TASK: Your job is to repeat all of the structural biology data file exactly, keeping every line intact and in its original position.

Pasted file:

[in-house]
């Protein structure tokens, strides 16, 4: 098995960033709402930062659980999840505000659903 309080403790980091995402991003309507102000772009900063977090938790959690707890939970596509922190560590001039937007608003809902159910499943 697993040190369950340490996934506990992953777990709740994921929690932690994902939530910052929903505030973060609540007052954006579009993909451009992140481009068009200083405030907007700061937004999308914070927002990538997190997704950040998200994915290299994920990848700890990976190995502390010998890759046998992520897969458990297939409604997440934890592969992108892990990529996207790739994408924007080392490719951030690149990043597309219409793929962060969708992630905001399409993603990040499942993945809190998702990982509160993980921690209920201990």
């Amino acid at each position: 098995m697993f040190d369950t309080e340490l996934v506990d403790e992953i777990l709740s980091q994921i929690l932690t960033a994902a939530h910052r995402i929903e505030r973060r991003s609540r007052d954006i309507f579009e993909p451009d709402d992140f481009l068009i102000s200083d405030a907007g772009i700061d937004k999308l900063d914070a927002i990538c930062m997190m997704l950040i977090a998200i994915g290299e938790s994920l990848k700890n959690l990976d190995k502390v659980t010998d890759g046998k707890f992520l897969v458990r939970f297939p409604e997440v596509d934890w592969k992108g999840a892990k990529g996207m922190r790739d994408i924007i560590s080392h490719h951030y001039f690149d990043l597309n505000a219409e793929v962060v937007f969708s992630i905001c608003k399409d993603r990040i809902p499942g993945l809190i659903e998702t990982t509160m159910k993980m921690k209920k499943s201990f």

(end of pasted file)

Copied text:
[in-house]
């Protein structure tokens, strides 16, 4: 098995960033709402930062659980999840505000659903 309080403790980091995402991003309507102000772009900063977090938790959690707890939970596509922190560590001039937007608003809902159910499943 697993040190369950340490996934506990992953777990709740994921929690932690994902939530910052929903505030973060609540007052954006579009993909451009992140481009068009200083405030907007700061937004999308914070927002990538997190997704950040998200994915290299994920990848700890990976190995502390010998890759046998992520897969458990297939409604997440934890592969992108892990990529996207790739994408924007080392490719951030690149990043597309219409793929962060969708992630905001399409993603990040499942993945809190998702990982509160993980921690209920201990």
């Amino acid at each position: 098995m697993f040190d369950t309080e340490l996934v506990d403790e992953i777990l709740s980091q994921i929690l932690t960033a994902a939530h910052r995402i929903e505030r973060r991003s609540r007052d954006i309507f579009e993909p451009d709402d992140f481009l068009i102000s200083d405030a907007g772009i700061d937004k999308l900063d914070a927002i990538c930062m997190m997704l950040i977090a998200i994915g290299e938790s994920l990848k700890n959690l990976d190995k502390v659980t010998d890759g046998k707890f992520l897969v458990r939970f297939p409604e997440v596509d934890w592969k992108g999840a892990k990529g996207m922190r790739d994408i924007i560590s080392h490719h951030y001039f690149d990043l597309n505000a219409e793929v962060v937007f969708s992630i905001c608003k399409d993603r990040i809902p499942g993945l809190i659903e998702t990982t509160m159910k993980m921690k209920k499943s201990f």